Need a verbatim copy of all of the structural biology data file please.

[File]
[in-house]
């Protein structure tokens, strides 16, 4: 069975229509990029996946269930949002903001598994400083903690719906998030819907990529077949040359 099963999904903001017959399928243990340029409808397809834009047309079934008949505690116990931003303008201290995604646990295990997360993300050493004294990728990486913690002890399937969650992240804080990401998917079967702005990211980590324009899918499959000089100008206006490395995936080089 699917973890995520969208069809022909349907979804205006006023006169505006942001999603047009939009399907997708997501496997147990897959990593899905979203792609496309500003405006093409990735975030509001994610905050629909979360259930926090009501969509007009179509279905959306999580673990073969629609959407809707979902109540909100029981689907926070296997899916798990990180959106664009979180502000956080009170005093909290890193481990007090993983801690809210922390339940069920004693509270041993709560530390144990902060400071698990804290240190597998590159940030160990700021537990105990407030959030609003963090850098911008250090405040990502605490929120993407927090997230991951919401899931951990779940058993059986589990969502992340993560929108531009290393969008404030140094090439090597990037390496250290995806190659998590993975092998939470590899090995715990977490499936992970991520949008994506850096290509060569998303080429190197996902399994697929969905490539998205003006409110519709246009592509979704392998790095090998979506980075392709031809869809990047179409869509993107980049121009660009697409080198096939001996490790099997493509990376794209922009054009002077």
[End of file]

[in-house]
């Protein structure tokens, strides 16, 4: 069975229509990029996946269930949002903001598994400083903690719906998030819907990529077949040359 099963999904903001017959399928243990340029409808397809834009047309079934008949505690116990931003303008201290995604646990295990997360993300050493004294990728990486913690002890399937969650992240804080990401998917079967702005990211980590324009899918499959000089100008206006490395995936080089 699917973890995520969208069809022909349907979804205006006023006169505006942001999603047009939009399907997708997501496997147990897959990593899905979203792609496309500003405006093409990735975030509001994610905050629909979360259930926090009501969509007009179509279905959306999580673990073969629609959407809707979902109540909100029981689907926070296997899916798990990180959106664009979180502000956080009170005093909290890193481990007090993983801690809210922390339940069920004693509270041993709560530390144990902060400071698990804290240190597998590159940030160990700021537990105990407030959030609003963090850098911008250090405040990502605490929120993407927090997230991951919401899931951990779940058993059986589990969502992340993560929108531009290393969008404030140094090439090597990037390496250290995806190659998590993975092998939470590899090995715990977490499936992970991520949008994506850096290509060569998303080429190197996902399994697929969905490539998205003006409110519709246009592509979704392998790095090998979506980075392709031809869809990047179409869509993107980049121009660009697409080198096939001996490790099997493509990376794209922009054009002077």